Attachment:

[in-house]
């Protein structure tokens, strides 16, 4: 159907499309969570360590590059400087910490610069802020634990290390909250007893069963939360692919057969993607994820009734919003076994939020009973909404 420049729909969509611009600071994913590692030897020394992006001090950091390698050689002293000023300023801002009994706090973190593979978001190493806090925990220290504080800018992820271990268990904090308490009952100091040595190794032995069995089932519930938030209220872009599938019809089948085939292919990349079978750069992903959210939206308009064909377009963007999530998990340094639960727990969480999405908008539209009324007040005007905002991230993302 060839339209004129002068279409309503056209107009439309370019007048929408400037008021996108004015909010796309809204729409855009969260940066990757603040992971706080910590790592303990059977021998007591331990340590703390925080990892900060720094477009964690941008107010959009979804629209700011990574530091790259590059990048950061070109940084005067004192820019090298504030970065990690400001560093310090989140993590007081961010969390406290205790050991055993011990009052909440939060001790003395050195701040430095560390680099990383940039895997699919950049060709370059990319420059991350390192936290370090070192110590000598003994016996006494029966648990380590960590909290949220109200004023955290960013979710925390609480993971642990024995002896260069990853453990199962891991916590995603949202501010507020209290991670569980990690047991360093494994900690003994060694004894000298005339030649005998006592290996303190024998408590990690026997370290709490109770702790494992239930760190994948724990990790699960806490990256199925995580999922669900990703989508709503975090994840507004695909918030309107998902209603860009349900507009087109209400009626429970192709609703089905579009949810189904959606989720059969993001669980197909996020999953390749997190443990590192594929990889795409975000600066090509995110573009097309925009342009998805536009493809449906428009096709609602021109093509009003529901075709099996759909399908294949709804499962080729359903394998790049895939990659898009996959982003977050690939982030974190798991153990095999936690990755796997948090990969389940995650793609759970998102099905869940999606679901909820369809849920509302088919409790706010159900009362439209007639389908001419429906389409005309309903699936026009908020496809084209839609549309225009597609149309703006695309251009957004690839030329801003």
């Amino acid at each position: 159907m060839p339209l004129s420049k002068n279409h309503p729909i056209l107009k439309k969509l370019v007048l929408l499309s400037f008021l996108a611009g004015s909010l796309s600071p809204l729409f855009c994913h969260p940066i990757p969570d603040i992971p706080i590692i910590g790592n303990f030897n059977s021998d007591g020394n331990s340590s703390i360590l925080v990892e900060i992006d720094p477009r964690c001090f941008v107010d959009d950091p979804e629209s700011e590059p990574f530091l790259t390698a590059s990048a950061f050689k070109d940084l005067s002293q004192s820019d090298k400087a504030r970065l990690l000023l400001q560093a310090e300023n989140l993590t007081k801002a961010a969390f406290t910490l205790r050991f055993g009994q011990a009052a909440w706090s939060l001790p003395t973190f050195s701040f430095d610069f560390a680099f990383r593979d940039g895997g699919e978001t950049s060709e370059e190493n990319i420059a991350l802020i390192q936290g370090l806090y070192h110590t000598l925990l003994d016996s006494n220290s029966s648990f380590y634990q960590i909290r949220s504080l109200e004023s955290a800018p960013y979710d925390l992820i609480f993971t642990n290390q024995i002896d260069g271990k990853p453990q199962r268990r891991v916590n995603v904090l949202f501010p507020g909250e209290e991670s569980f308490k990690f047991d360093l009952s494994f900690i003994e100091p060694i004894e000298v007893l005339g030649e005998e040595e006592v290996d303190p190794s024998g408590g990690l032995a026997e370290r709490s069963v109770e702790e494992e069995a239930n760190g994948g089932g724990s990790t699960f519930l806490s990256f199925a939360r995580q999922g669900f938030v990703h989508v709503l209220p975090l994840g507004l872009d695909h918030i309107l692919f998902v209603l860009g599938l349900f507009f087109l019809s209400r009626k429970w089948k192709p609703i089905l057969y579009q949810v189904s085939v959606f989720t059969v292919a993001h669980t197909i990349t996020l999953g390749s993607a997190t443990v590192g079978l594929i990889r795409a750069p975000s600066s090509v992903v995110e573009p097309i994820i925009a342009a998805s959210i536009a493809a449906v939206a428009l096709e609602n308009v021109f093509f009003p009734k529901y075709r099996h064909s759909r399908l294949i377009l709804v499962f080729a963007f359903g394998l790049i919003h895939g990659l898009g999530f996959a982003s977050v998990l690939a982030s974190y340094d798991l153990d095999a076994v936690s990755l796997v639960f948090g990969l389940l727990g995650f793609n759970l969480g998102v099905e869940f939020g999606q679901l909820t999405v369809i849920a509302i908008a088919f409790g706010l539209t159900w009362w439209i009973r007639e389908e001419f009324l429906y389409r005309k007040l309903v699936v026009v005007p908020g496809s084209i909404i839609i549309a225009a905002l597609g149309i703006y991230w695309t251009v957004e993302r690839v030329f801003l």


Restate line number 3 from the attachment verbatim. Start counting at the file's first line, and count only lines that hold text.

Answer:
């Amino acid at each position: 159907m060839p339209l004129s420049k002068n279409h309503p729909i056209l107009k439309k969509l370019v007048l929408l499309s400037f008021l996108a611009g004015s909010l796309s600071p809204l729409f855009c994913h969260p940066i990757p969570d603040i992971p706080i590692i910590g790592n303990f030897n059977s021998d007591g020394n331990s340590s703390i360590l925080v990892e900060i992006d720094p477009r964690c001090f941008v107010d959009d950091p979804e629209s700011e590059p990574f530091l790259t390698a590059s990048a950061f050689k070109d940084l005067s002293q004192s820019d090298k400087a504030r970065l990690l000023l400001q560093a310090e300023n989140l993590t007081k801002a961010a969390f406290t910490l205790r050991f055993g009994q011990a009052a909440w706090s939060l001790p003395t973190f050195s701040f430095d610069f560390a680099f990383r593979d940039g895997g699919e978001t950049s060709e370059e190493n990319i420059a991350l802020i390192q936290g370090l806090y070192h110590t000598l925990l003994d016996s006494n220290s029966s648990f380590y634990q960590i909290r949220s504080l109200e004023s955290a800018p960013y979710d925390l992820i609480f993971t642990n290390q024995i002896d260069g271990k990853p453990q199962r268990r891991v916590n995603v904090l949202f501010p507020g909250e209290e991670s569980f308490k990690f047991d360093l009952s494994f900690i003994e100091p060694i004894e000298v007893l005339g030649e005998e040595e006592v290996d303190p190794s024998g408590g990690l032995a026997e370290r709490s069963v109770e702790e494992e069995a239930n760190g994948g089932g724990s990790t699960f519930l806490s990256f199925a939360r995580q999922g669900f938030v990703h989508v709503l209220p975090l994840g507004l872009d695909h918030i309107l692919f998902v209603l860009g599938l349900f507009f087109l019809s209400r009626k429970w089948k192709p609703i089905l057969y579009q949810v189904s085939v959606f989720t059969v292919a993001h669980t197909i990349t996020l999953g390749s993607a997190t443990v590192g079978l594929i990889r795409a750069p975000s600066s090509v992903v995110e573009p097309i994820i925009a342009a998805s959210i536009a493809a449906v939206a428009l096709e609602n308009v021109f093509f009003p009734k529901y075709r099996h064909s759909r399908l294949i377009l709804v499962f080729a963007f359903g394998l790049i919003h895939g990659l898009g999530f996959a982003s977050v998990l690939a982030s974190y340094d798991l153990d095999a076994v936690s990755l796997v639960f948090g990969l389940l727990g995650f793609n759970l969480g998102v099905e869940f939020g999606q679901l909820t999405v369809i849920a509302i908008a088919f409790g706010l539209t159900w009362w439209i009973r007639e389908e001419f009324l429906y389409r005309k007040l309903v699936v026009v005007p908020g496809s084209i909404i839609i549309a225009a905002l597609g149309i703006y991230w695309t251009v957004e993302r690839v030329f801003l």